Much has been said about pretty much every facet of the Covid-2019 calamity but in our view, too little attention has been paid to the long-term international relations implications of the aggressive border closure action (to give perhaps the most obvious example) that has been taken worldwide. From Donald Trump who has been continuously bragging about his quick decision of closing down the border for Chinese citizens to nation after nation that has implemented border closure plans, it becomes apparent that this represents a status quo course of action so as to combat the pandemic.
From a medical perspective, it makes perfect sense.
From an international relations perspective, however, it is our firm opinion that nations need to be especially careful with respect to HOW they implement these measures because if the political narrative is not kept under control, the long-term consequences from an international relations lens might be even more devastating than the situation we are currently dealing with medically speaking.
Right off the bat, we need to understand that the pre-pandemic international status quo was anything but stellar, with the US – China trade situation in the spotlight as well as, generally speaking, quite a few nations embracing various forms of protectionism. And, make no mistake, predictable international relations are paramount due to the amazingly interconnected nature of the global economy. Cracks in the very foundation of said relationships risk bringing about a violent downturn of the worldwide economic system, as it now stands.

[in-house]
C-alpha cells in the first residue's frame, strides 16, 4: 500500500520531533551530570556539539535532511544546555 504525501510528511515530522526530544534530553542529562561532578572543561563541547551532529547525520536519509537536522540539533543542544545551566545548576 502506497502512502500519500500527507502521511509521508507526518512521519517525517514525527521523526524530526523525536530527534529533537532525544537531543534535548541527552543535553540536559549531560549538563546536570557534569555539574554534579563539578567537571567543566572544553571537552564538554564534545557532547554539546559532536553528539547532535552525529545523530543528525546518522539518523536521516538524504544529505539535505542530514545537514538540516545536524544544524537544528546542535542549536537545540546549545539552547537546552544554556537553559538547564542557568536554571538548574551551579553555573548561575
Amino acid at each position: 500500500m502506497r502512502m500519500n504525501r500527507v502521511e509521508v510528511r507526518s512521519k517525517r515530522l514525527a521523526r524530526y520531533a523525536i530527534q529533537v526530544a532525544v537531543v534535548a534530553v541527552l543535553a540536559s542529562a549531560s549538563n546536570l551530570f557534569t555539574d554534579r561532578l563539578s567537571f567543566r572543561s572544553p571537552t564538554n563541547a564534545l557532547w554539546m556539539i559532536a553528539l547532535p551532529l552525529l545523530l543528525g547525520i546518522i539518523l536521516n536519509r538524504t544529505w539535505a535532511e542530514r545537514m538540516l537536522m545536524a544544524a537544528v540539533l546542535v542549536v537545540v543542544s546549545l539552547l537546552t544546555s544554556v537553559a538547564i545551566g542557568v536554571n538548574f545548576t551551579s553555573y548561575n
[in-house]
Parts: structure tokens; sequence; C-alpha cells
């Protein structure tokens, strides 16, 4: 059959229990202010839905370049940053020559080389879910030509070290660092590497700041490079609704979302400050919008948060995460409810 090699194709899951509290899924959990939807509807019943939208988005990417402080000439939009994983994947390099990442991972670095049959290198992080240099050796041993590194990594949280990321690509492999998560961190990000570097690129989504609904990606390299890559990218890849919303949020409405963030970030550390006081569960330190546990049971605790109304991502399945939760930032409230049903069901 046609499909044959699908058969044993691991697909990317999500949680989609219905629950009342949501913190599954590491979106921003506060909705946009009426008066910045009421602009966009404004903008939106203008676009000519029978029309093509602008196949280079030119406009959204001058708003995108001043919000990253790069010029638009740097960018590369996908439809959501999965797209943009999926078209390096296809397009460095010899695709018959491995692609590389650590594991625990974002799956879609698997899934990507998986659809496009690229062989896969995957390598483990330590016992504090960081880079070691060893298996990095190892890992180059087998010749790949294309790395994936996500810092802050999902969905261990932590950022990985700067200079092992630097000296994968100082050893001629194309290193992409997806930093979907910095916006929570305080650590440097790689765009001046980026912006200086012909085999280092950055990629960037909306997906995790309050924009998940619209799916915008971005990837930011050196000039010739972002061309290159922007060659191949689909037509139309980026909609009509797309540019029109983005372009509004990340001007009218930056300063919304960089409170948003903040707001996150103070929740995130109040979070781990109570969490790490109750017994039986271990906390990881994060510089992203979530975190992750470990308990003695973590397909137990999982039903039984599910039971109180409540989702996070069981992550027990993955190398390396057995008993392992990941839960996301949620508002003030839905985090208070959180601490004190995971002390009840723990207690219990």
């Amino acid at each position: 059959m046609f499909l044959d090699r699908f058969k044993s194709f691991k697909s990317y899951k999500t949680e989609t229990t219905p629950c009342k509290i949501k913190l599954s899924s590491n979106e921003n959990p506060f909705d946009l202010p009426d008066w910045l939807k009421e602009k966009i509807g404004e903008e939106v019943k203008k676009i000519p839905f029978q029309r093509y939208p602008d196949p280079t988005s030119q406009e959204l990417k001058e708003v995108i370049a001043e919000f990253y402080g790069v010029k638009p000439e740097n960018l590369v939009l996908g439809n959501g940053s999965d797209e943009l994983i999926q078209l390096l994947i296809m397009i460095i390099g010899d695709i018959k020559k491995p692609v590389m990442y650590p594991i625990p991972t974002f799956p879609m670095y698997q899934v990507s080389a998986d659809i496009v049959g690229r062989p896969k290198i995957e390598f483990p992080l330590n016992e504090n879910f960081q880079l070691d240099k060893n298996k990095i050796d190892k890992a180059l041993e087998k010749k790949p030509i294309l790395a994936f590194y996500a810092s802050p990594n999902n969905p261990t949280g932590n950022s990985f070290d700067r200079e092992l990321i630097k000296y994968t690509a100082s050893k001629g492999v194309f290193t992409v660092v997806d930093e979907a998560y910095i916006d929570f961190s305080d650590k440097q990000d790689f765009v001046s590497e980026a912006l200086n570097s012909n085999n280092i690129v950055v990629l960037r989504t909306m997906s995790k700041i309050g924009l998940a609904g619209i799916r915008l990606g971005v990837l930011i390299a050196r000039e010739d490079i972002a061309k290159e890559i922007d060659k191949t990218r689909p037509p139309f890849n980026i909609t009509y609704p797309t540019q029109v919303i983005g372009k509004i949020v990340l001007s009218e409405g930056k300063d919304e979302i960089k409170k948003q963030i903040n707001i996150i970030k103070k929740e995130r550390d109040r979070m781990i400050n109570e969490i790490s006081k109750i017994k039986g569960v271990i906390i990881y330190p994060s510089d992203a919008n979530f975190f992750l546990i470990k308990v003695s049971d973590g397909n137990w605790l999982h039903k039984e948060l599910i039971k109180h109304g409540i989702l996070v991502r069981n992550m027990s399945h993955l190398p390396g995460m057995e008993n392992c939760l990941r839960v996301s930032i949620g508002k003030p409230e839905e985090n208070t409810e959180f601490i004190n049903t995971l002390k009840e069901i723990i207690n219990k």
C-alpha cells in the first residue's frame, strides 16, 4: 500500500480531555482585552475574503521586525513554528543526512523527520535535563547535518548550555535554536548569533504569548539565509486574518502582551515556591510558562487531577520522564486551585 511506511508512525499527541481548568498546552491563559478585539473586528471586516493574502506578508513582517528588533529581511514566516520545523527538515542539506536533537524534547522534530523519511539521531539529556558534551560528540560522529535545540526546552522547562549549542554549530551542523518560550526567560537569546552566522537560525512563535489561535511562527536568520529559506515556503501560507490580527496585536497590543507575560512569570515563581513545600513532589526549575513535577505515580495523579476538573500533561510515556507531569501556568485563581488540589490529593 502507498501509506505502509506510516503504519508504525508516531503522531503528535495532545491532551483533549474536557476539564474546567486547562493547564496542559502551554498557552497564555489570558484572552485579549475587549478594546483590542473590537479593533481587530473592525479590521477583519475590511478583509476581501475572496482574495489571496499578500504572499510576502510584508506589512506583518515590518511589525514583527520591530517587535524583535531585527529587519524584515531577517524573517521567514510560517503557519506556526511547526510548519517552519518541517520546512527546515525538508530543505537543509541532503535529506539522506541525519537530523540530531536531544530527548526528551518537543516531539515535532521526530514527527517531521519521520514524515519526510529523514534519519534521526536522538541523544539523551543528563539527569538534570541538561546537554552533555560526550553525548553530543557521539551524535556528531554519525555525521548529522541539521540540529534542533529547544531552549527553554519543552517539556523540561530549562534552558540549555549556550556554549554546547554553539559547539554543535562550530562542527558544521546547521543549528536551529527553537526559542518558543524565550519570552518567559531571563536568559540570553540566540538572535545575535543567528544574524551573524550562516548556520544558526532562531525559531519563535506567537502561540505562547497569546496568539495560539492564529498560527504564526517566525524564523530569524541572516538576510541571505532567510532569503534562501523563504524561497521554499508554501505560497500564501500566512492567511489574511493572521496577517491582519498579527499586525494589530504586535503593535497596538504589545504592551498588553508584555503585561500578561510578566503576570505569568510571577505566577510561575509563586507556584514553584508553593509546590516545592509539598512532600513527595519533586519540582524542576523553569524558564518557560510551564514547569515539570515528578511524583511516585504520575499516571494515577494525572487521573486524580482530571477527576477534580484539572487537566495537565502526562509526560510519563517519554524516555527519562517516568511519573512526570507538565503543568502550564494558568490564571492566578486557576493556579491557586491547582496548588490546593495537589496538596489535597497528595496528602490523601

As such, “diplomacy” is the operative term.
While there is absolutely nothing wrong with closing borders from a diplomatic perspective as long as communication on the matter is clear and predictable, there is most definitely a problem when leaders such as Donald Trump proverbially rub it in, adding gasoline to what arguably already represented an international relations fire.
The same way, there is a world of difference between pragmatic/calculated border closures with clearly communicated political messages and nationalism, nationalism which among other things led to anti-Asian racism for virus-related reasons, aggressive domestic political rhetoric and the list could go on and on.
When the average citizen is panicking, his or her critical thinking abilities are greatly inhibited. As such, the people in question become far more susceptible to strongly nationalistic messages or to the “selling points” put forth by various pseudo-charismatic political leaders who brand themselves as the iron hand the country needs to ensure the safety of its citizens.
In our view, on the contrary, this crisis can represent an “outside the box” thinking opportunity in terms of re-calibrating international relations through solidarity. For example, China itself has implemented measures to that effect, from teams of experts sent to various affected nations such as Italy to actions taken by influential Chinese business people such as Jack Ma, who generously donated anything from simple masks to ventilators and protective equipment to countries where there was a clear shortage of such products.